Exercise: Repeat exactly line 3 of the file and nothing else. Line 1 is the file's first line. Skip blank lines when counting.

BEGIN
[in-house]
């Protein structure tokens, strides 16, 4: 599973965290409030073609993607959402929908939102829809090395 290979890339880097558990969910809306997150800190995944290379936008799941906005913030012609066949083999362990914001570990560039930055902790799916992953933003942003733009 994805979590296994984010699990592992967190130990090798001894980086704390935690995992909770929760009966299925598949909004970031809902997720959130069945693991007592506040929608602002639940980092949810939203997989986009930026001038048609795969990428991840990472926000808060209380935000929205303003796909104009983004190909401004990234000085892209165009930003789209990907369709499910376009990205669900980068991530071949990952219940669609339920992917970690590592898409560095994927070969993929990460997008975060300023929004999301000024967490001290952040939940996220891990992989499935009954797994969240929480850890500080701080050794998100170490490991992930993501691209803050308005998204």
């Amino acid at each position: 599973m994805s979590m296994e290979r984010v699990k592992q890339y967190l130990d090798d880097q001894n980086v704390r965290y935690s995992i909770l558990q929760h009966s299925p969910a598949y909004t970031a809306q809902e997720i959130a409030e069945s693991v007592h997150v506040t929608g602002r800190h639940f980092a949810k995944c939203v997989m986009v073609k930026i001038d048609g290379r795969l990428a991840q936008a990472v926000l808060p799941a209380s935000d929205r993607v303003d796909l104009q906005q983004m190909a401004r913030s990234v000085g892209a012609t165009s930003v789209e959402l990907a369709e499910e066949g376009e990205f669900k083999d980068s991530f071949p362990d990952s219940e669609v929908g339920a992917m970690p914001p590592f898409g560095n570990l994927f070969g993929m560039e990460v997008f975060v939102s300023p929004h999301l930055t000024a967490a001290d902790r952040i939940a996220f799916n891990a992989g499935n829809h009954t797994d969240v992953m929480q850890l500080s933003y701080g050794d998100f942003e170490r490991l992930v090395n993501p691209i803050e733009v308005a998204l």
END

């Amino acid at each position: 599973m994805s979590m296994e290979r984010v699990k592992q890339y967190l130990d090798d880097q001894n980086v704390r965290y935690s995992i909770l558990q929760h009966s299925p969910a598949y909004t970031a809306q809902e997720i959130a409030e069945s693991v007592h997150v506040t929608g602002r800190h639940f980092a949810k995944c939203v997989m986009v073609k930026i001038d048609g290379r795969l990428a991840q936008a990472v926000l808060p799941a209380s935000d929205r993607v303003d796909l104009q906005q983004m190909a401004r913030s990234v000085g892209a012609t165009s930003v789209e959402l990907a369709e499910e066949g376009e990205f669900k083999d980068s991530f071949p362990d990952s219940e669609v929908g339920a992917m970690p914001p590592f898409g560095n570990l994927f070969g993929m560039e990460v997008f975060v939102s300023p929004h999301l930055t000024a967490a001290d902790r952040i939940a996220f799916n891990a992989g499935n829809h009954t797994d969240v992953m929480q850890l500080s933003y701080g050794d998100f942003e170490r490991l992930v090395n993501p691209i803050e733009v308005a998204l």